I think if we are all honest, adolescence was an awkward time. Not necessarily bad or good, but definitely a bit awkward. Trying to figure out life, whilst undergoing social, physical, and emotional changes, is complicated. These bring challenges and difficulties which we would have either not considered or not cared about beforehand. When I was eight, I didn’t care what the girls in my class thought about me, but by the time I was fifteen things had changed. There is an invisible, complex social structure that needs to be understood at this time. Not only that, raging hormones and physical changes to the body and brain mean there are a million things to contend with. Whilst trying to navigate this time, most people’s mentors or guides are their equally confused peers. The blind leading the blind.

To be fair to teenagers, most of them do a great job figuring life out during this time. A lot of people admirably deal with the difficulties which life throws at them at this age. Whilst it is difficult for others, I know I navigated this difficult stage perfectly. I quickly figured out that the best way to deal with girls was to insult them and that the best way to deal with this confusing time was to pretend I had it all figured out. Despite the advice of everyone who knows me, I still closely follow those tenets (much to the chagrin of my fiancée).

Transition is one of the standout features of adolescence. The transitions that occur during these years (roughly 8-22 depending on who you ask and allowing for individual differences) is a critical reason why these years are so formative. Some of these transitions are normative, such as one’s body changing. Normative transitions occur naturally and are a normal part of life. Other transitions are not, such as moving school, city, or even country.

Crucially, for the purposes of this blog, adolescence is seen as a risk time for mental health because of these transitions. John Coleman, a British Psychologist, has a model where he describes these risks, which applies heavily to TCK’s. Most teenagers don’t develop mental health problems, so the transitions in themselves are not bad things. Also, some transitions are beneficial, like moving to a more suitable schooling environment. He says that the risk is greatest when these transitions overlap. For example, moving to a new school is tough, but is not a great risk to mental health alone. However, moving to a new school, a new city, at the same time as social transition is a concoction of risk factors.

How this applies to TCK’s is hopefully becoming clear. The word transition strikes fear into the heart of many TCK’s who have experienced countless. Examine the chart below for some ideas.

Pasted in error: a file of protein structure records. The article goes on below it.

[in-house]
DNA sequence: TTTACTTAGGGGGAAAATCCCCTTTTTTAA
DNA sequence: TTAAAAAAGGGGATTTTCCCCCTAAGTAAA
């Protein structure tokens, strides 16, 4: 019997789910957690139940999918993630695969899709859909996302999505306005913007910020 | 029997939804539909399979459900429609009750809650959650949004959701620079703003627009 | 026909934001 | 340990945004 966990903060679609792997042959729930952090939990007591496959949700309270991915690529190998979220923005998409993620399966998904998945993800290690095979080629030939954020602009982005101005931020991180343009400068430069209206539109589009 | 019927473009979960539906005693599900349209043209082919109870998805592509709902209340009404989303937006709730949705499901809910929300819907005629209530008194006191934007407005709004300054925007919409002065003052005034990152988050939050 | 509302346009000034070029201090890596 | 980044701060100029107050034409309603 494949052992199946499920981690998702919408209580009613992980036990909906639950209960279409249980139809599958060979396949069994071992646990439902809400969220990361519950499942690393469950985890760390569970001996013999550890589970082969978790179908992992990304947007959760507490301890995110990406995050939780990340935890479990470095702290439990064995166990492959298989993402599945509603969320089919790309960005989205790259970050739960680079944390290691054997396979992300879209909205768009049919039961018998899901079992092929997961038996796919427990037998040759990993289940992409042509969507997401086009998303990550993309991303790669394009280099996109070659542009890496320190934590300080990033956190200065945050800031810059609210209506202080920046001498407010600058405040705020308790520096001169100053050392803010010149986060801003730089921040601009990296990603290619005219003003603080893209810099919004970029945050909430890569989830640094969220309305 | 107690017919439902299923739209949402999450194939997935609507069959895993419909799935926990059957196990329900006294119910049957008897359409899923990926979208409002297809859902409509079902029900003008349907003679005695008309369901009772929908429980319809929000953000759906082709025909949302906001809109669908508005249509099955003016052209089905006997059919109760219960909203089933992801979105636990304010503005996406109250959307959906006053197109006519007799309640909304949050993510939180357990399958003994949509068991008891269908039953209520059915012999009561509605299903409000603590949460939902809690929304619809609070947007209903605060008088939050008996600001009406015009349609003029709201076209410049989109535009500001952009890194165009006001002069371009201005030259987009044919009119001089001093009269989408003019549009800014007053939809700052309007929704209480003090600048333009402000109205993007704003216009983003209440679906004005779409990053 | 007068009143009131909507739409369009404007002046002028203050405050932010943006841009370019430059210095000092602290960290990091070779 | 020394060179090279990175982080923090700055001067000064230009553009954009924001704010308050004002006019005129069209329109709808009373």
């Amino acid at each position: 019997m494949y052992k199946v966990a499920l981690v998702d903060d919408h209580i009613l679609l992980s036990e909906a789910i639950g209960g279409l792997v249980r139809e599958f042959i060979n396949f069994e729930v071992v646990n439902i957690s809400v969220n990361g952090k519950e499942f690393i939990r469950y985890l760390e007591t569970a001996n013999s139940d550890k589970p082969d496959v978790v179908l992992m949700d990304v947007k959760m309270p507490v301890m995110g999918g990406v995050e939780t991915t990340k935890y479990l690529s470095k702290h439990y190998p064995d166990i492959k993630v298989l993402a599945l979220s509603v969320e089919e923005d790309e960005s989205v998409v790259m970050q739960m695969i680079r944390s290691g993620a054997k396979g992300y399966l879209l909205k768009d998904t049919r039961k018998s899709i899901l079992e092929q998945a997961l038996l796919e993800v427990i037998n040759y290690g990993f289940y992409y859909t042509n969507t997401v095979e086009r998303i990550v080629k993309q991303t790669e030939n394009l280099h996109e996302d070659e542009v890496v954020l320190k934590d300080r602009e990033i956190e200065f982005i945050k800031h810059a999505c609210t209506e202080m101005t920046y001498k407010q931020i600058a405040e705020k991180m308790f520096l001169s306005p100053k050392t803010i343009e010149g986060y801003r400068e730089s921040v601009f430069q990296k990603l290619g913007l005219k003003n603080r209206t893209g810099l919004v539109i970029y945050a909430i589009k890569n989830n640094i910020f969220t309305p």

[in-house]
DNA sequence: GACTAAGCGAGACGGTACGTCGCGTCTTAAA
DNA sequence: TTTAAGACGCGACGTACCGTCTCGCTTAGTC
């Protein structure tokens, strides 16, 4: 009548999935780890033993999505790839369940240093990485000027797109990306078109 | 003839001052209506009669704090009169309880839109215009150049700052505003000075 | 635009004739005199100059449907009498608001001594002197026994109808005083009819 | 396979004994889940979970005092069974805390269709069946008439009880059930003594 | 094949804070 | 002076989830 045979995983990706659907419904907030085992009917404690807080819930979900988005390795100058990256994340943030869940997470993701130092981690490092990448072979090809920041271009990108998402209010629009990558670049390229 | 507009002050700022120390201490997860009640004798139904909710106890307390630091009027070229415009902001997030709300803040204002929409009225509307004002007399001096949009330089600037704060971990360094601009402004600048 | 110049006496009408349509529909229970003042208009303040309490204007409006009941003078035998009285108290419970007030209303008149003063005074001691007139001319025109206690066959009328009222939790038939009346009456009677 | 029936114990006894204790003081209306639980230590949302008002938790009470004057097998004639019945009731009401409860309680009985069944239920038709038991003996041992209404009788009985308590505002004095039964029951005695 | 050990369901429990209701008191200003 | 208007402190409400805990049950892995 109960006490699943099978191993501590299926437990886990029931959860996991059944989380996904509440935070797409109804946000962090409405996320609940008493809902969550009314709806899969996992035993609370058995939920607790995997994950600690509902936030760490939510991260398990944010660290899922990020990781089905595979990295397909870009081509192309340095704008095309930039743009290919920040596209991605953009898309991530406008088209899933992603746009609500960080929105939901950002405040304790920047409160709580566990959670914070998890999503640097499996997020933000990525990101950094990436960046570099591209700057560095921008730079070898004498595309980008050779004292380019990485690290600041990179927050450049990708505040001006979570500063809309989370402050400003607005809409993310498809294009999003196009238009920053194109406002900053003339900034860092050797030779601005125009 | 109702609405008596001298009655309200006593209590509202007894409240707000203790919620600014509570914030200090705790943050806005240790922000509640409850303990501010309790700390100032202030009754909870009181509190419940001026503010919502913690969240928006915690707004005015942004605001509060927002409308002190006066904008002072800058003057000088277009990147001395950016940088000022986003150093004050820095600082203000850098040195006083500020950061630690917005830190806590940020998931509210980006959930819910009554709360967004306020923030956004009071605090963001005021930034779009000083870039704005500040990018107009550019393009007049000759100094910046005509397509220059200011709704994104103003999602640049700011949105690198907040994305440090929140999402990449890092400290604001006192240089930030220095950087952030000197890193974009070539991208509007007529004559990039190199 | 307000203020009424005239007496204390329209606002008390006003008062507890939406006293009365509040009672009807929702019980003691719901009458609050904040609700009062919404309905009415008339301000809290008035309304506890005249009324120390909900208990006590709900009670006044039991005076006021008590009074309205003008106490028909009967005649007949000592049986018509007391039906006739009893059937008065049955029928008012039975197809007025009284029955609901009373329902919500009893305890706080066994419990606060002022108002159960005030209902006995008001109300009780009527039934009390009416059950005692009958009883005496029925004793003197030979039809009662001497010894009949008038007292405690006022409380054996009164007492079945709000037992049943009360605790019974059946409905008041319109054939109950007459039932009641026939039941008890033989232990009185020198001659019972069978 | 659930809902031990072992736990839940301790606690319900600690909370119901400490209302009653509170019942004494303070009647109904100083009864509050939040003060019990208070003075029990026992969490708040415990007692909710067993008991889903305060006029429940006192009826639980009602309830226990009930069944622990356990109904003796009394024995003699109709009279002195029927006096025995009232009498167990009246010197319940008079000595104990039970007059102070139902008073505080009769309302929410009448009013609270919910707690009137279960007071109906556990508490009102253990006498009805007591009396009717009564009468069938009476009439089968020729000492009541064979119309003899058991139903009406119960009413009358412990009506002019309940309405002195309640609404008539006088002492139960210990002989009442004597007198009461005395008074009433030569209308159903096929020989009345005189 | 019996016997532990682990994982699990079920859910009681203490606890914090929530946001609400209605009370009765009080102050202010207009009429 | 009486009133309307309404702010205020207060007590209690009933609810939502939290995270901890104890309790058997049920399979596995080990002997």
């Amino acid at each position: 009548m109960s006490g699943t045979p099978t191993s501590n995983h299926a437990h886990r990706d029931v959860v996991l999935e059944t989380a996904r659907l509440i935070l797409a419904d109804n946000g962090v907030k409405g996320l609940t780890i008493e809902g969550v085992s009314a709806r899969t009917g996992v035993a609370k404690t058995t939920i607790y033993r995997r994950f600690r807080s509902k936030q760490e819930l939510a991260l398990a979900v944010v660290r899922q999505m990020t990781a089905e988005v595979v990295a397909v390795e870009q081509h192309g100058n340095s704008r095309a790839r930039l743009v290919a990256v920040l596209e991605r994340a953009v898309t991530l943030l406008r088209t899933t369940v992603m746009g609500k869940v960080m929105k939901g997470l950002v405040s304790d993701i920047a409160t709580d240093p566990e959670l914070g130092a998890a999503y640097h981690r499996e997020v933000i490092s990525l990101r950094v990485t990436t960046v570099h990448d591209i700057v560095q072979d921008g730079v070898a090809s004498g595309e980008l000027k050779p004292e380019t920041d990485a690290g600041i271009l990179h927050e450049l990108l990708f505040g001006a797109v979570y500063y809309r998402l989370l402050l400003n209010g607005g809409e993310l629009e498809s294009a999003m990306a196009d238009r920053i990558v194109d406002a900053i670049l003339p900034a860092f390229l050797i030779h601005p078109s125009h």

All the items in the right box are things that most people experience normally. That means that whilst there are other transitions that occur in everyone’s lives, these are the ones that are pretty much pervasive. Whilst the list is not exhaustive, it does cover the more significant changes that one experiences before the age of 18.

The box on the left is just a few of the many transitions that TCK’s face growing up. Moving from one country to another is extremely difficult. It often requires learning new languages, food, ways of building relationships, and about a million other things. I included school on this list as well because many TCK’s move a lot, far more than the average kid. What this means is that there are usually multiple transitions from one school to another, not just moving from one age group to the next. Seriously though, the list on the left would fill a book if we were to list every transition that moving from one culture to the next entails.

One of the most painful transitions of being a TCK is the cycle of broken relationships. For many it is a constant source of grief, often unresolved. This is extremely significant for mental health regardless of the other transitions. Added to the other change it is particularly hard to process and deal with.

The great challenge international living poses for TCK’sis that they must navigate the transitions on the left whilst navigating the transitions on the rights. Using Coleman’s model, we can now understand why there is such a great risk for TCK’s in developing mental health problems. There are numerous concurrent and impactful challenges that happen during the adolescent years for TCK’s which increase their risk of mental health problems.

When Polluck and Van Reken provided the standard definition for TCK’s it was describing those who had “spent a significant amount of their formative years” in a culture different than that of their parents. These formative years overlap greatly with the years of adolescence. This means that the risk for adolescents with Coleman’s model is high for TCK’s.

People in adolescence tend to be remarkably resilient and so are TCK’s. This is a great combination for trying to maintain psychological health. However, it could be the case that reducing the number of concurrent transitions may help TCK’s develop healthily psychologically. This is just a thought, but maybe someone can look into it into the future.